Washington (CNN) - Americans are split over the health care bill which narrowly passed the House of Representatives earlier this month, according to a new national poll - and the survey suggests the opposition to the legislation isn't coming only from the right.
But despite the controversy surrounding the health care bill, the CNN/Opinion Research Corporation poll released Tuesday suggests there has been no change in the Democratic Party's chances of keeping control of Congress in next year's midterm elections, or in President Barack Obama's standing with the public.
The survey suggests that 46 percent of Americans favor the bill, which passed in the House on November 7 by a 220 to 215 margin, with 49 percent of the public opposed to the legislation.
"Roughly one in three Americans opposes the House bill because it is too liberal, but one in 10 oppose the bill because it is not liberal enough," says CNN Polling Director Keating Holland. "That may indicate that a majority opposes the details in the bill, but also that a majority may approve of the overall approach taken by House Democrats and President Obama."
As a result, despite the division over the House bill, a majority of Americans would like to see the Senate take up the legislation. Three in 10 people questioned in the survey want the Senate to pass the House bill with only minor changes, with another 22 percent wanting the Senate to pass the bill only if major changes are made. Another 28 percent feel the Senate should start from scratch and start working on a completely new bill, and 17 percent want Congress to stop working on health care reform altogether.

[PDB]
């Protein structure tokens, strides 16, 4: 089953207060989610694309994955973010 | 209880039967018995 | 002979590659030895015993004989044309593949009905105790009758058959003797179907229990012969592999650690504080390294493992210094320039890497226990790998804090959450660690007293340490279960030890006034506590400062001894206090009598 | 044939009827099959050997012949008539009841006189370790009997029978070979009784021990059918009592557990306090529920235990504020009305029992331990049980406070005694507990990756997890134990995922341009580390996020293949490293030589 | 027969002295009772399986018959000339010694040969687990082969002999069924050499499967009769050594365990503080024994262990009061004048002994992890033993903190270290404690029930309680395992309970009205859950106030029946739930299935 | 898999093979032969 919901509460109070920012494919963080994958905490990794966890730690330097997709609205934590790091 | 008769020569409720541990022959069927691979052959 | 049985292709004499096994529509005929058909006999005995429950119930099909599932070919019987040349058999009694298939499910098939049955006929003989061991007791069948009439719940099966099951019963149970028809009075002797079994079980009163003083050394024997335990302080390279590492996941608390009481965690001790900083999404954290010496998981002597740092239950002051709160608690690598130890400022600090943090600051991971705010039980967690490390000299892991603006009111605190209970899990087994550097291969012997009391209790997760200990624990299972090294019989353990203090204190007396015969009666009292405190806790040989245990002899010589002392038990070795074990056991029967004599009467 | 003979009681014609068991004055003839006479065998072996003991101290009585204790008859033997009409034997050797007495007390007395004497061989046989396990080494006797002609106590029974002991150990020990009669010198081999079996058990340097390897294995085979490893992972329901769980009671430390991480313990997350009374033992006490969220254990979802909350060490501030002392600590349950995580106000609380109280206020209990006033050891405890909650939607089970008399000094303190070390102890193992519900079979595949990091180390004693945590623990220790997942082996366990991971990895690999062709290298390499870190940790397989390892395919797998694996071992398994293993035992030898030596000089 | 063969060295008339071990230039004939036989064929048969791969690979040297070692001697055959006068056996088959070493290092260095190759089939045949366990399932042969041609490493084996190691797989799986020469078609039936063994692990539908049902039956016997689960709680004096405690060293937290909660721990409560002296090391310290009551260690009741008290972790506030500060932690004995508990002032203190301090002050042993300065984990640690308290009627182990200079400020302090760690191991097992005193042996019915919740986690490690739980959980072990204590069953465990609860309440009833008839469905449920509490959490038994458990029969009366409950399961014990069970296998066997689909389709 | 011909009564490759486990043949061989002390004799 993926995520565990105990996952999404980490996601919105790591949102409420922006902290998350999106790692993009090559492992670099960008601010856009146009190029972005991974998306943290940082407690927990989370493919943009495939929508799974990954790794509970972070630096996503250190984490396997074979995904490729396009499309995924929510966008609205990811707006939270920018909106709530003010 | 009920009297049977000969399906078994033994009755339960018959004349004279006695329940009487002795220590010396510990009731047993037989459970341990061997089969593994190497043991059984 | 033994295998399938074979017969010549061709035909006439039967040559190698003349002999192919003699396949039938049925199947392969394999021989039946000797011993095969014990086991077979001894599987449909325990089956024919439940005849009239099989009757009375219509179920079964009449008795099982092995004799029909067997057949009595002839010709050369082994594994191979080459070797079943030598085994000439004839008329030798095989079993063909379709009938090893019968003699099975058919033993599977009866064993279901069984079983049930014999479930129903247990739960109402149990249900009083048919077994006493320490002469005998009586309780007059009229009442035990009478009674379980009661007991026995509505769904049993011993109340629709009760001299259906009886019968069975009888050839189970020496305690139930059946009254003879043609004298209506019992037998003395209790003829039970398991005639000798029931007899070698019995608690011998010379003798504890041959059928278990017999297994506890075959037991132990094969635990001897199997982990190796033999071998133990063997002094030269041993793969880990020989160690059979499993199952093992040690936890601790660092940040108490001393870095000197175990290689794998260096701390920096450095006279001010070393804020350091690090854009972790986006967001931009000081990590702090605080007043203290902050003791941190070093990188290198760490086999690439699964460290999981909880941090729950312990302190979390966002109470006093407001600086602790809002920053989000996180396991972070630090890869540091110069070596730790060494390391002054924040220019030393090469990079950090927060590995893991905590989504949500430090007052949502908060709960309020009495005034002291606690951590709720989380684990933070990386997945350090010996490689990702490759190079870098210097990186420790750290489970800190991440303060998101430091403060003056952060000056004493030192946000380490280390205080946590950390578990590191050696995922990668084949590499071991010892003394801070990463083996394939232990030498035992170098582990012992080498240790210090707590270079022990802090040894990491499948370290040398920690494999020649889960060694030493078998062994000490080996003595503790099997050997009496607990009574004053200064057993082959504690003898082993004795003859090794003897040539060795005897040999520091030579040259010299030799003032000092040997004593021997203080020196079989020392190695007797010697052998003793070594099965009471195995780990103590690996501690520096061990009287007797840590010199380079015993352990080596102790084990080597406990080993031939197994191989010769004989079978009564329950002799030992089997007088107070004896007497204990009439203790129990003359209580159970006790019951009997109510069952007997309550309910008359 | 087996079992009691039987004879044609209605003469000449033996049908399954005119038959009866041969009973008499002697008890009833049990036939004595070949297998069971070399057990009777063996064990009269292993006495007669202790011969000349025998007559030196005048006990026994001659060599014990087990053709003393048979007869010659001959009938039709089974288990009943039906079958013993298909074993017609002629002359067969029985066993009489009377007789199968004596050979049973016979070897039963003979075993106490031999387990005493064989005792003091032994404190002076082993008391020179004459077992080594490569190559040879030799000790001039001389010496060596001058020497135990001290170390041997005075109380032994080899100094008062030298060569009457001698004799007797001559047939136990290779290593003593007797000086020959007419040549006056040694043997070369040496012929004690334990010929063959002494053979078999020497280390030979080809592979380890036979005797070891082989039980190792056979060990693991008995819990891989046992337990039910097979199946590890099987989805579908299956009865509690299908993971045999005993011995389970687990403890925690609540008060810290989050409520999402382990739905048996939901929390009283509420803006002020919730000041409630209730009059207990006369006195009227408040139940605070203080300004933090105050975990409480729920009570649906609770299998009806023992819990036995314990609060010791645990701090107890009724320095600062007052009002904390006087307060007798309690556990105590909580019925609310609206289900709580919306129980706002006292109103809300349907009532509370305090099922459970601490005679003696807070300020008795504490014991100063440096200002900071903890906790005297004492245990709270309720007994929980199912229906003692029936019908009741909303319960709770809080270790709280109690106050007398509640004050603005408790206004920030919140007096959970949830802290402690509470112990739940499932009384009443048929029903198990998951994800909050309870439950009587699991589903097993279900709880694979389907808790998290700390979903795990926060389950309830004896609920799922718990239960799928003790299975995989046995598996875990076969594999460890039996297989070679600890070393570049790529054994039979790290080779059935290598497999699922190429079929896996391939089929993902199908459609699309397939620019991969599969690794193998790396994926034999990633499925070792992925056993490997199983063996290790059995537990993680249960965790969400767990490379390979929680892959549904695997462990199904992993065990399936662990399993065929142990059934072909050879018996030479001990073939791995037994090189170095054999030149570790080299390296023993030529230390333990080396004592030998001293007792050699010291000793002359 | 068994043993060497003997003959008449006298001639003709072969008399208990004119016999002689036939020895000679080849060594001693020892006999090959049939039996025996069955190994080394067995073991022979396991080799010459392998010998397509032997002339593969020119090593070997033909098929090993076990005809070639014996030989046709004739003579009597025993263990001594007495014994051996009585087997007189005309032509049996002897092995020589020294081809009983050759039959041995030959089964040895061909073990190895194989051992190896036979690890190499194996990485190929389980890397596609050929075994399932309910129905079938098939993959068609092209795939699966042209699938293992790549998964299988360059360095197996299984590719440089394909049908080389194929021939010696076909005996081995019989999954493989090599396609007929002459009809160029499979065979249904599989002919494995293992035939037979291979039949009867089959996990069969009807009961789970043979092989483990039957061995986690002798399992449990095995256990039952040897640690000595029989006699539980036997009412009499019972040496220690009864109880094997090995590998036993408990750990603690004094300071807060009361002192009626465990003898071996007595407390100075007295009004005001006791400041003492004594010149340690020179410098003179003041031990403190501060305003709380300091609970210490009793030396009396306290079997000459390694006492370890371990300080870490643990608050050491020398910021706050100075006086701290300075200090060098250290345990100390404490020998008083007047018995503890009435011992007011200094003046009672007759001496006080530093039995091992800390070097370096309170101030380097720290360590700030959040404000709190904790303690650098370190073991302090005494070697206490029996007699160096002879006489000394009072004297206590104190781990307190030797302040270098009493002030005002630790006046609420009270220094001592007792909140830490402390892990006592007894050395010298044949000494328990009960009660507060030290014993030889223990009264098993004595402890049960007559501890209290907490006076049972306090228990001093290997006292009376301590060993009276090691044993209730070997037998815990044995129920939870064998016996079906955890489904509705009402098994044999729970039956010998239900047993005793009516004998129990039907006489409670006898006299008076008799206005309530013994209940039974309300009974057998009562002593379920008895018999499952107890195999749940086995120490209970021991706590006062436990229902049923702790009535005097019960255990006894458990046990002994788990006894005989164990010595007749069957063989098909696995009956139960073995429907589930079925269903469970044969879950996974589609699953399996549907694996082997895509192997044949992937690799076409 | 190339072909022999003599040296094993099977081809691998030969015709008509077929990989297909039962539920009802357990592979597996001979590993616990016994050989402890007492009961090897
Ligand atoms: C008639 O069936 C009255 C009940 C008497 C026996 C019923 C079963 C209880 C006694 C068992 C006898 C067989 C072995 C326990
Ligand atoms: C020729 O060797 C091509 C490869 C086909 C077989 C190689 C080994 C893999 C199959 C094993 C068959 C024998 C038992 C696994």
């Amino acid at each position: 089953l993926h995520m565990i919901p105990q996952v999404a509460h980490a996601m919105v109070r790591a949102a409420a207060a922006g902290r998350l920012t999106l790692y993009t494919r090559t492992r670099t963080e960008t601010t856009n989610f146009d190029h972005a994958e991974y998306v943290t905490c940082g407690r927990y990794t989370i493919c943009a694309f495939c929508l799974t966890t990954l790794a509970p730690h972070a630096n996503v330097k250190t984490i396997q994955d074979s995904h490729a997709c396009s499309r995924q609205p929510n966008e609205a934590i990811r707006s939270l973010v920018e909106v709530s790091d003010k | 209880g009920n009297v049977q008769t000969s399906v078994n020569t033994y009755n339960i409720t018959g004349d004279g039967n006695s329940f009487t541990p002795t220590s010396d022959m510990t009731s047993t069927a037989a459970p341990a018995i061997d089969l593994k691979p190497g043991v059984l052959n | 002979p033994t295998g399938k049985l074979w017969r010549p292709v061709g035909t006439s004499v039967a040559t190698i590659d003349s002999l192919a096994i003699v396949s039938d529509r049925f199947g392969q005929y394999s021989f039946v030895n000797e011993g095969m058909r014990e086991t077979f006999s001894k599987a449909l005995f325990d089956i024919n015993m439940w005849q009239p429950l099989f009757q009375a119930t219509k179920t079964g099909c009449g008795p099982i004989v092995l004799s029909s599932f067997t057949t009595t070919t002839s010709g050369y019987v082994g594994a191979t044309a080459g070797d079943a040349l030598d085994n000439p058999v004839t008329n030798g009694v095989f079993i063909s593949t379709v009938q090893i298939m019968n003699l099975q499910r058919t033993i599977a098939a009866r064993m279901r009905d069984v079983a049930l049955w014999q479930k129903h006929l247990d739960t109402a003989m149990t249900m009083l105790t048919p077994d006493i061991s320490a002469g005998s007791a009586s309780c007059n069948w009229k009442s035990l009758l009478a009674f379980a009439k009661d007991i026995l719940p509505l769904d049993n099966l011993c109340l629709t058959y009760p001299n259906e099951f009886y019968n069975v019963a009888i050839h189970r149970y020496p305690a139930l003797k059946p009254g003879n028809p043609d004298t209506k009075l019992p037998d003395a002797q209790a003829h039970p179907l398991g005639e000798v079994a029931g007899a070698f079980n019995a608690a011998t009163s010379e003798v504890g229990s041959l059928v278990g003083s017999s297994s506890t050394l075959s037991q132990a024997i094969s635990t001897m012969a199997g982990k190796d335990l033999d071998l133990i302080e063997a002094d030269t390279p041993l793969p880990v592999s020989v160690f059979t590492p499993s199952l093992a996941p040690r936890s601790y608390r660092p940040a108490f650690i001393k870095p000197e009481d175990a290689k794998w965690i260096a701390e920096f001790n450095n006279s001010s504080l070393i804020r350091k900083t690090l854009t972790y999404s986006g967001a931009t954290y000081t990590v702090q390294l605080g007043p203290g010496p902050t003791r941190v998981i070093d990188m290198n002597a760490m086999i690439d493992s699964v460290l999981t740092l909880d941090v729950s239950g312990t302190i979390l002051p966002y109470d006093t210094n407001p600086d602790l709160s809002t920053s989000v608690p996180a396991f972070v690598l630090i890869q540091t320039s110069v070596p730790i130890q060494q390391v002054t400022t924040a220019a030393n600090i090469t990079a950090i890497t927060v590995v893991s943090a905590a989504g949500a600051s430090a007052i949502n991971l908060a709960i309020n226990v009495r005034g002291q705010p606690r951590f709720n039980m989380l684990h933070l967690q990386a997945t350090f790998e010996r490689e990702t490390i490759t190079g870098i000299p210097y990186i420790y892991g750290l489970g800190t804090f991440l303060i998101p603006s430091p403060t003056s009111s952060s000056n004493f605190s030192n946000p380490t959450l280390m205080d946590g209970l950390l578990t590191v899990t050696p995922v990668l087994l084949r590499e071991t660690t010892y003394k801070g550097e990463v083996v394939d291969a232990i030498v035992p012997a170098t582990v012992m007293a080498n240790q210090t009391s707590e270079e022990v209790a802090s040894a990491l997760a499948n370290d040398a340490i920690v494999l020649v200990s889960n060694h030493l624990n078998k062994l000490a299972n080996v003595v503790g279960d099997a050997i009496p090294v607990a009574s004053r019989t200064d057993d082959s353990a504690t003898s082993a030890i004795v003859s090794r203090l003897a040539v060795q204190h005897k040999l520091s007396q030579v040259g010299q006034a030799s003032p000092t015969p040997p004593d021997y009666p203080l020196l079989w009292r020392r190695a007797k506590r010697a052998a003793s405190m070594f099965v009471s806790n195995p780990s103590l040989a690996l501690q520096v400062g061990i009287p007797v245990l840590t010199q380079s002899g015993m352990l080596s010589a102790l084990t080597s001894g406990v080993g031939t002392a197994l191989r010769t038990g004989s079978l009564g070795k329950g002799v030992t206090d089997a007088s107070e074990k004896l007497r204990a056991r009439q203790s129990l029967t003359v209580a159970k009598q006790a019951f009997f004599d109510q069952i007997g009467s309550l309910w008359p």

The poll indicates that Americans are split over whether it's likely the health care bill passed by the House will become law by the end of this year - but nearly six out of 10 feel it's likely that will happen by the end of 2010. "The public expects that a Democratically-controlled Congress and a Democratic president can get their act together on health care and pass something by next year," Holland says. "That puts pressure on the party to showcase some sort of accomplishment on health care by the time next year's midterm elections roll around."
Next November, all 435 seats in the House and more than a third in the Senate are up for grabs. Democrats currently hold a 258-177 advantage in the House, and a 20-seat advantage in the Senate.
According to the poll, 49 percent of those questioned would vote for the Democratic candidate in their congressional district, with 43 percent supporting the Republican. The generic ballot question asked respondents if they would vote for a Democrat or Republican in their congressional district, without naming any specific candidates.
"That 6-point margin is unchanged from an early November poll taken just before the dramatic health care vote on November 7," notes Holland. "The Democrats would certainly like their number to be higher, but the lack of movement suggests no blowback yet from the health care vote on the party's electoral chances next year."
The survey also indicates that the president's standing with the public has remained steady: His approval rating was 54 percent in early November, and stands at 55 percent now.
The CNN/Opinion Research Corporation poll was conducted November 13-15, with 1,014 adult Americans questioned by telephone. The survey's overall sampling error is plus or minus 3 percentage points.
–CNN Deputy Political Director Paul Steinhauser contributed to this report
Follow Paul Steinhauser on Twitter: @psteinhausercnn